Squelching or silencing other's voice often increases the potential for conflict. The "Congregational Forum" and the four week period between the time of introduction to the time of adoption are intended to address this issue. Of course, it's not just having the procedures in place that makes the voice heard. It's the attitude of the leaders and the manner in which these leaders address the (sometimes inappropriate) input of others that is most critical.
 
Don't let the voice go unattended to!
 
Don't be afraid to hear from all sides of the debate. Indeed, more than one pastor has been surprised by a barrage of apparent negative responses followed by a unanimous positive vote by those same individuals! God does work in mysterious ways...and isn't that the ministry?!
 
Thomas F. Fischer
 

Balloting Procedure

A. Voting Membership: Any communicant member of this congregation who has attained eighteen (18) years of age shall have the right to vote in the meetings of the Voters Assembly unless they are currently under church discipline.

B. Voters’ Meetings: Voters’ Meetings, in their present form, be replaced by a new balloting procedure. The Congregational Forum will serve as an opportunity for congregational members to discuss the ballot item(s) at hand at a Congregational Forum to be held as part of a Church Council meeting. The Church Council will present the ballot item(s) at this meeting for discussion and will consider any additional input for the ballot in preparation of the final ballot.

        C. Ballot Procedure:

    1. The sample ballot will be distributed in all congregational mail boxes at least two Sundays prior to the regular Council Meeting and Congregational Forum in which it will be discussed.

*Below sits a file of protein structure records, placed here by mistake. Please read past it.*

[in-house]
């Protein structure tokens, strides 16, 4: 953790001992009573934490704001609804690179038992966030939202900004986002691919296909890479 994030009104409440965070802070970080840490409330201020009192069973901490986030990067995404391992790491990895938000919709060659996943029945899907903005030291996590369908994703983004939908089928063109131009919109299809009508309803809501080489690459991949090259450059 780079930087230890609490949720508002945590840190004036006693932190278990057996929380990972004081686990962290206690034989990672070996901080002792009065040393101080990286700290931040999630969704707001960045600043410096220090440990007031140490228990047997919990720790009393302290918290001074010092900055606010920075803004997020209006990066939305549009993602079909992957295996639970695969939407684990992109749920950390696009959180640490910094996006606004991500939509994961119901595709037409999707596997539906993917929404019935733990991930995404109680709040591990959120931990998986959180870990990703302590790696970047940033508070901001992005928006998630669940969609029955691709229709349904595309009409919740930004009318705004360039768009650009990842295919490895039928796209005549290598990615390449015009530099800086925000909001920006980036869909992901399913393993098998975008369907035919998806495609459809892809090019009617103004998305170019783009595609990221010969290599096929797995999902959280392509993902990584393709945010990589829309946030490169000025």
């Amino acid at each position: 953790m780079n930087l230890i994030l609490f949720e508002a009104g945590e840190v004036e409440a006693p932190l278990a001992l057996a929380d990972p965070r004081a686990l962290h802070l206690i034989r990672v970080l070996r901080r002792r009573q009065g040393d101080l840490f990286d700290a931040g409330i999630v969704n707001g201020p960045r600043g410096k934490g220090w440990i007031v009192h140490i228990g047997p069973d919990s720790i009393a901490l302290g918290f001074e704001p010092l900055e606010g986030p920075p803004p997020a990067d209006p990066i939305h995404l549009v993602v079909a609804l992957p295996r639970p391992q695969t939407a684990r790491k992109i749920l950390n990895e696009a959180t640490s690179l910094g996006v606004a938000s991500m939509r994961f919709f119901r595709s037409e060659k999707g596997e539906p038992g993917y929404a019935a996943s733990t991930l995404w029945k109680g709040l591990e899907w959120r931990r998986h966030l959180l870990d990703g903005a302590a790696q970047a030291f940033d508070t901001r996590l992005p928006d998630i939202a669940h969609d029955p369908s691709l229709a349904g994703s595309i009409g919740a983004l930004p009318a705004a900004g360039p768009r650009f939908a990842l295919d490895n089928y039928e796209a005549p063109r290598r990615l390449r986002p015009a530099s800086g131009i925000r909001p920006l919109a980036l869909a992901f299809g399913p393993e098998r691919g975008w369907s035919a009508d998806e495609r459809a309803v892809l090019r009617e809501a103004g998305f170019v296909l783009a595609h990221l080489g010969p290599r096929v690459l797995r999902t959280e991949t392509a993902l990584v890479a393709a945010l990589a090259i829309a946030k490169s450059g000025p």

2. The sample ballot will be presented and discussed with those present at the Congregational Forum.
    3. Any proposed changes will be considered by the Council. The approved changes will be printed and distributed in the mailboxes the next Sunday.
    4. The final ballot will be distributed by the Elders on the second Sunday after the Congregational Forum.
    5. Every communicant member present desiring a ballot will be given a ballot based on the current membership roster. Ballots must be immediately returned at the time the vote is taken. No absentee or late ballots will be accepted.
    6. Ballots will be counted by the Trustees who will report the results to the Pastor, the Secretary, and the Congregational Chairman. Results will be printed in the next Sunday’s bulletin and entered in the minutes of the next regular Council meeting.
    7. Completed ballots will be placed in the custody of the Church Council. Without Council action, ballots will automatically be destroyed after a period of thirty (30) days.

D. If necessary, a special voters meeting may be called as described in the Bylaws.

Topical Index    Articles 1-49    Articles 50-99   Articles 100-149   Articles 150-199   
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This page was revised on: Tuesday, October 05, 2004 11:02:49 PM